2. Be Memorable.

I once had a friend threaten to come to the career fair in a wet suit. That probably would not have helped much, but it IS still a good idea to make yourself stand out- with your confidence and your pitch. Career fairs are long, real long, and we’re standing for most of them talking til we’re blue in the face. We probably won’t remember most of what you tell us unless you can make a genuine connection. My advice, first, know your elevator pitch, but also know something about the company that the rest of the people around you probably won’t know, and engage me about it. Impress me.

3. You’re Resume Gets 6 Seconds, Make it Count.

Recruiters receive many, many resumes in the course of a career fair. I used to get excited with the prospect of each new piece of paper, each new person I got to learn about. Then an hour passed, and reviewing resumes took too long. Recruiters can only afford a few seconds to review your resume, whether it’s standing talking to you or flipping through afterward. We skim to see if something catches our attention, and if we need to we read further. Make sure you have all the basics down (contact info and graduation year easy to see, check for typos), but also make sure your resume is easy to read. If it looks bad to you, it looks bad to us too. If it looks great to you, have someone else look just in case, you can’t be too sure. 

4. Know Your Value.

If you can’t tell me what value you bring to the company, how am I supposed to tell you? While it might sound nice that you are a jack-of-all-trades or that you’re happy to try anything if there is a fit, it also sounds desperate (unless you’re going into consulting). Frankly, we don’t have the time to find the perfect role for you. It’s your job to convince me I want you, not the other way around.

5. Plan Ahead.

Some companies will have long lines. Especially if you have many companies to see or a class to get to, make sure to use your time wisely. Most fairs will provide you with a list of companies beforehand, and a map during. These would be good to plan out your route and budget your time. Also, try to catch a recruiter when they’re still bright eyed and bushy tailed (aka earlier in the day) and if you can, when they’re not surrounded by people.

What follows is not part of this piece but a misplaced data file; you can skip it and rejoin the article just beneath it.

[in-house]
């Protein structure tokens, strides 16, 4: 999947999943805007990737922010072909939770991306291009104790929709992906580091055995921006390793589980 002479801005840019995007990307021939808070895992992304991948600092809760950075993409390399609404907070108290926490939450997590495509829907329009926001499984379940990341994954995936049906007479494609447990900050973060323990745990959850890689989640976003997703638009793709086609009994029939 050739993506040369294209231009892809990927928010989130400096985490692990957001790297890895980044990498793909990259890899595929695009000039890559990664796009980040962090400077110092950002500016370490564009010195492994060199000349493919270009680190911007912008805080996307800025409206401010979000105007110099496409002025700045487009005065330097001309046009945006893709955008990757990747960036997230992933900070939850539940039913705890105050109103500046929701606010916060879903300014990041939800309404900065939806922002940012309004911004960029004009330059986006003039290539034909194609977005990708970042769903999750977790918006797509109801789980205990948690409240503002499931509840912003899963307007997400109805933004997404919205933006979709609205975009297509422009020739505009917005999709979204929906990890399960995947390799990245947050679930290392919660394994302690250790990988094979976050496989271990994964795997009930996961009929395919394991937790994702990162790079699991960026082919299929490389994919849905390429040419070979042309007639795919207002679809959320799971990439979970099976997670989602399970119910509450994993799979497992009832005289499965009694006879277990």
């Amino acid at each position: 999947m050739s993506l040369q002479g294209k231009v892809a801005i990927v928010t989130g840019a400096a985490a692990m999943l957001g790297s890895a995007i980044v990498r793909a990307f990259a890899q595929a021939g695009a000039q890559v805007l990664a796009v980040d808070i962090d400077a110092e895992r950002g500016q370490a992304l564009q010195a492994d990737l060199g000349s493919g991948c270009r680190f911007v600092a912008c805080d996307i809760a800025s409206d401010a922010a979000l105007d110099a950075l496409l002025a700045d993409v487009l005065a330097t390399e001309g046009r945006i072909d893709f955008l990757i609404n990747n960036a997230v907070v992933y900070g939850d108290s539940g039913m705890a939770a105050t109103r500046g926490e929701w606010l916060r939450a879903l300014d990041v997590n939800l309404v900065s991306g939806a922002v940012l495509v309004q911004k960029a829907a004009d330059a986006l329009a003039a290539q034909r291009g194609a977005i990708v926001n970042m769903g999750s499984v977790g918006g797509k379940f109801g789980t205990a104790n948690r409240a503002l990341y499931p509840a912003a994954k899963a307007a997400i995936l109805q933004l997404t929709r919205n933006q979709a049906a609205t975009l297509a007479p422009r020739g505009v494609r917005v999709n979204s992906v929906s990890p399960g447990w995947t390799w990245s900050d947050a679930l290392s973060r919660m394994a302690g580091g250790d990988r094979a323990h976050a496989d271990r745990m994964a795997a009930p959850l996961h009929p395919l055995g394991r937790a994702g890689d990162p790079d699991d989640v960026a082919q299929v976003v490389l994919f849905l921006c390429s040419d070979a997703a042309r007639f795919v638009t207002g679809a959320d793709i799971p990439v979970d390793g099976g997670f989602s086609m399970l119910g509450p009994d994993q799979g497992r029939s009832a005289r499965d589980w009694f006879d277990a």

6. If You Fall Down, Get Back Up.

Not so much of a recruiter anecdote, but a personal tip. Career fairs can seem discouraging. A recruiter may be ask really hard questions, or worse, be uninterested, but don’t let it get you down. There are several companies at any given career fair, and if talking to one doesn’t work out, brush yourself off, take a deep breath, and continue. Career fairs are tough on everyone, but give yourself a pep talk, reward yourself with some candy, whatever it takes, you can do it (and get free swag in the process).

While some of this may seem somewhat scary, it doesn’t have to be. The bottom line is recruiters come to career fairs because THEY want to be successful, they want YOU to be successful.

Chances are if a recruiter is representing a company they either love people, or love the company, so all you have to do is take care of the rest. Have a little confidence in yourself. With some advanced preparation, and some good ol’ mirror pep talks, you can do it.

Questions about this post? More tips to share? e-mail Chelsea (chelsea@seelio.com)